Iran Tests Medium-range Missile, U.S. Official Tells Media

Test of Shahab-3, which Israel says is nuclear capable, comes amid rising tensions in the region

In this photo released by the semi-official Iranian Students News Agency (ISNA), an Iran's Shahab-3 missile is launched during military maneuvers outside the city of Qom, Iran, Tuesday, June 28, 2011. A senior Iranian Revolutionary Guard commander claimed on Tuesday that his country has the ability to produce even longer range missiles than those currently in its arsenal. (AP Photo/ISNA, Ruhollah Vahdati)
AP

Iran tested a Shahab-3 medium-range ballistic missile this week, aU.S. defense official told a number of media outlets on condition of anonymity. The missile flew about 1,000 km (620 miles) on Wednesday night, the New York Times reported on Thursday. The test did not pose a threat to shipping or any U.S. forces in the region, the official said.

The U.S. military intelligence assessment was that the launch was part of Iran’s efforts to improve the accuracy and range of its missiles, CNN reported. According to the Israeli government, the Shahab-3 is capable of carrying a nuclear warhead.

This comes amid rising tensions between Tehran and Washington in the last few months. The Trump administration is following a policy of broad economic sanctions to put pressure on Iran, which has led the Islamic Republic to violate conditions of the multipartite 2015 nuclear deal.

>> Read more: U.S.-Iran tensions: What the key players around Trump are pushing for ■ Between 'ending Iran' and 'no more endless wars': The unraveling of Trump's incoherent Iran strategy | Opinion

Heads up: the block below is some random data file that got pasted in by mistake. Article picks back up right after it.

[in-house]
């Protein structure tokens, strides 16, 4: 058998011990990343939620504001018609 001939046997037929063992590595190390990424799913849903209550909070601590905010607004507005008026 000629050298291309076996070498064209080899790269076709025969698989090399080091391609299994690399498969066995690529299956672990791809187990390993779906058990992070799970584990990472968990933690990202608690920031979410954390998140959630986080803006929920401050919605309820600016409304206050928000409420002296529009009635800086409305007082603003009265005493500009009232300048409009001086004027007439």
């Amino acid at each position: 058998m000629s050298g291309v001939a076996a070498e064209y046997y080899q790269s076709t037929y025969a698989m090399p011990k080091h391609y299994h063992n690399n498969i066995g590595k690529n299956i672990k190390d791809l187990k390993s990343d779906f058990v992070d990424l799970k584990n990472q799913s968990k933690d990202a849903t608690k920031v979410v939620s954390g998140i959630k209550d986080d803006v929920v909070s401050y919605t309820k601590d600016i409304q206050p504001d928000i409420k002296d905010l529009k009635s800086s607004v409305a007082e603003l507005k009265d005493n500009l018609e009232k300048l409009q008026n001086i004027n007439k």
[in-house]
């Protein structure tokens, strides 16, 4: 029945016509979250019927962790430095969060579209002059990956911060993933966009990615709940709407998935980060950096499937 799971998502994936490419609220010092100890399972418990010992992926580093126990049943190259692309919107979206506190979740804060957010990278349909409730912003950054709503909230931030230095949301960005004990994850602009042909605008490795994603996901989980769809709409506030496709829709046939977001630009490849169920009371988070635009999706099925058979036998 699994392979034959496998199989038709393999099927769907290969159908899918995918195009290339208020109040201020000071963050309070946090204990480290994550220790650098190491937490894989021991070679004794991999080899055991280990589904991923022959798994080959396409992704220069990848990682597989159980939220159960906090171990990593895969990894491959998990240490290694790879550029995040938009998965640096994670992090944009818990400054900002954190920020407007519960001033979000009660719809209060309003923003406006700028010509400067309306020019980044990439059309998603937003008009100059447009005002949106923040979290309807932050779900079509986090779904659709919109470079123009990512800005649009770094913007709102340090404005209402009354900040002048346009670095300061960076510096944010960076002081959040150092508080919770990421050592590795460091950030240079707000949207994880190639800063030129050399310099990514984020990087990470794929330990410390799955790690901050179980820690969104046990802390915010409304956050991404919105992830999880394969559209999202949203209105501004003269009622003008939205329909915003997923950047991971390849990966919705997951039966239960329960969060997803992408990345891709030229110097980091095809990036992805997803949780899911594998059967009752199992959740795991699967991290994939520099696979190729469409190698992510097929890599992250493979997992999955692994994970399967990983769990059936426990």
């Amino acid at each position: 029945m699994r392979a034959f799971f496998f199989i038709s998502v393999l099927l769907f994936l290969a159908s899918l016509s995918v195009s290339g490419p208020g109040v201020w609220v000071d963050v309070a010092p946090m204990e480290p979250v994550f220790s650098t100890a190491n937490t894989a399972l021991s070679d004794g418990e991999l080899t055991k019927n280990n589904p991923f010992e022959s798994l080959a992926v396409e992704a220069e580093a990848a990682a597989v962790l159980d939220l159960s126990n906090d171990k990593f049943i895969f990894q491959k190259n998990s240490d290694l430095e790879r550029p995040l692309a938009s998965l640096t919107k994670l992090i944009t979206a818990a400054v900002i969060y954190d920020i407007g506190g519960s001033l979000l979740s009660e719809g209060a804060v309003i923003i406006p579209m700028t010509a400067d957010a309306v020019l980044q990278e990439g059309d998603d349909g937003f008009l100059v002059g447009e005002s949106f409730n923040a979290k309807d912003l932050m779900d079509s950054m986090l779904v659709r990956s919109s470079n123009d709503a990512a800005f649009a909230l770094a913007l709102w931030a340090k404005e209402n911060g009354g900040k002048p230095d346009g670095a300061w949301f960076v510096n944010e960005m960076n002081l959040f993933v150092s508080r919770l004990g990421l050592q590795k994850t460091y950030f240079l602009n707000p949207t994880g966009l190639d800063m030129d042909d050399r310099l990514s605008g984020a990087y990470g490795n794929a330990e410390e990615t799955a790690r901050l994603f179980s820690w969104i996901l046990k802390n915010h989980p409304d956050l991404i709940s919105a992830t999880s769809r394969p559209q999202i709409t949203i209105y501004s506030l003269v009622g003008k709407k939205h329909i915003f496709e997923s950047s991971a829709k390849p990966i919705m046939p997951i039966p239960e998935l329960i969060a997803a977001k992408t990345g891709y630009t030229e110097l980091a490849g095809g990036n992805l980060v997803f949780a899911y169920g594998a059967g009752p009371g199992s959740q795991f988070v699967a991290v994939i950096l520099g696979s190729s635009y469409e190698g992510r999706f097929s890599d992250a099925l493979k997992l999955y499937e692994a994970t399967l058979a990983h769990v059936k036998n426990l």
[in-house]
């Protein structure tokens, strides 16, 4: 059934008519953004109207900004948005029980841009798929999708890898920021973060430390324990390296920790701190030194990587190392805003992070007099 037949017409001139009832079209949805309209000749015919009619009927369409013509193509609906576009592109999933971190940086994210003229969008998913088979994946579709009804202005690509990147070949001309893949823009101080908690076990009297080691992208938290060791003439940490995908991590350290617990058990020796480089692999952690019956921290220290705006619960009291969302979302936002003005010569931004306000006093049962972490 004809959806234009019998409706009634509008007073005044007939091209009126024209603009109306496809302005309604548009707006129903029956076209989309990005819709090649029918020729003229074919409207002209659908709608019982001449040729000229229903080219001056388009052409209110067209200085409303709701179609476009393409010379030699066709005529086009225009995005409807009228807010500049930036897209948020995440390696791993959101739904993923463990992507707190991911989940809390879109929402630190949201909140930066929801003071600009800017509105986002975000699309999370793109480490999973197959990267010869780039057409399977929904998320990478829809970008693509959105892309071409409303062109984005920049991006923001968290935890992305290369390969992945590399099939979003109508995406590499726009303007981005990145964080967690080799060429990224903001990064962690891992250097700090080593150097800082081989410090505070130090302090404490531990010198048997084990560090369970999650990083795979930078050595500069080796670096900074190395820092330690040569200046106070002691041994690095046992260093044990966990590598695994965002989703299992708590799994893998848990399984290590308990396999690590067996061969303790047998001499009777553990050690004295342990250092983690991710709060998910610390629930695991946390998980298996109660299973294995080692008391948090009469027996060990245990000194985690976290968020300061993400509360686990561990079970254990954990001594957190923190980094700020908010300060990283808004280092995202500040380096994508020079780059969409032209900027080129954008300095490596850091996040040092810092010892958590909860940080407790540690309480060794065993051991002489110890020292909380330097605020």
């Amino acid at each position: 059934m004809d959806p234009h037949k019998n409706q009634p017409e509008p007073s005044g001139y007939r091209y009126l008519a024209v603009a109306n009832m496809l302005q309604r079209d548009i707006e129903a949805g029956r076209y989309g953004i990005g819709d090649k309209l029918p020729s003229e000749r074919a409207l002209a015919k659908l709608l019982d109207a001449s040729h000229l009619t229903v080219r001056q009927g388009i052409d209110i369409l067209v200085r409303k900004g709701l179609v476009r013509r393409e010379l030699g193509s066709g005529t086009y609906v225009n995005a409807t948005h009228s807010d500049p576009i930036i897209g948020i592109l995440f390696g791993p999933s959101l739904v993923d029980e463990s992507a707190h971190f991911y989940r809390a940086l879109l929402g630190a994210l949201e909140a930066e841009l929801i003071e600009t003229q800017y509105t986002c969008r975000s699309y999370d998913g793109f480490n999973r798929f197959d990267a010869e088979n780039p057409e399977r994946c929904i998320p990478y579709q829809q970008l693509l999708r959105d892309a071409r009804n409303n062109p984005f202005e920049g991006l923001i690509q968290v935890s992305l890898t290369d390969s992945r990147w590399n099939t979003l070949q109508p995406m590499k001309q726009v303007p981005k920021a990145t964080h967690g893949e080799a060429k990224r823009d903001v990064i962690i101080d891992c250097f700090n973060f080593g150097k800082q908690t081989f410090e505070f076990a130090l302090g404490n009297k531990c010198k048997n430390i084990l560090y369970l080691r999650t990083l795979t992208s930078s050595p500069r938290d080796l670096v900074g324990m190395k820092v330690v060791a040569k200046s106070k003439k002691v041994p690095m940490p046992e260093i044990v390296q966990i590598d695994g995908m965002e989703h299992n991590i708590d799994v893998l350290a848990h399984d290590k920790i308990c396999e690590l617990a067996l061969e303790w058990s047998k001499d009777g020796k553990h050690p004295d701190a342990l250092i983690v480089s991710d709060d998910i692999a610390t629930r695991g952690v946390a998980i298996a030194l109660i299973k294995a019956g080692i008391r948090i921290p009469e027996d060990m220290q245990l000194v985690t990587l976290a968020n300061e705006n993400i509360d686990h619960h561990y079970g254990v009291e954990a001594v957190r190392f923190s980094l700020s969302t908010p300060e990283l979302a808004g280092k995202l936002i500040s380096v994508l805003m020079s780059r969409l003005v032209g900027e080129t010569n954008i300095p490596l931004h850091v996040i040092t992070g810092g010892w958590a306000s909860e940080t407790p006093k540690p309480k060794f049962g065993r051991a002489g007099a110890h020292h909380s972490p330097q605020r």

U.S. Secretary of State Mike Pompeo said he would be willing to go to Iran for talks. “Sure. If that’s the call, I’d happily go there... I would welcome the chance to speak directly to the Iranian people," Pompeo said in an interview with Bloomberg TV on Thursday.

AP

The top U.S. diplomat also called on Japan, Britain and other nations to join a maritime force to guard oil tankers sailing through the Strait of Hormuz. The U.K., which provoked a tit-for-tat move from Tehran after seizing an Iranian tanker in Gibraltar waters, is pushing for a European-led initiative, with shipping powerhouse Denmark, as well as France and Italy reportedly expressing interest in joining.

In the past few weeks, Iranian security forces have attacked and damaged four oil tankers – and took two others hostage – and downed an American reconnaissance drone in international airspace. This week, Iran also claimed it had exposed a CIA spy ring inside the country.

The Indian government confirmed on Friday its diplomats in Iran had been provided access to the 18 Indian members of the crew of the British-flagged Stena Impero, which was seized last week in the Straits of Hormuz.

New Delhi also said Tehran had freed nine sailors, who are Indian citizens, out of 12 crewing the Panama-flagged, UAE-based Riah, another oil tanker that was detained on July 14 in the Persian Gulf.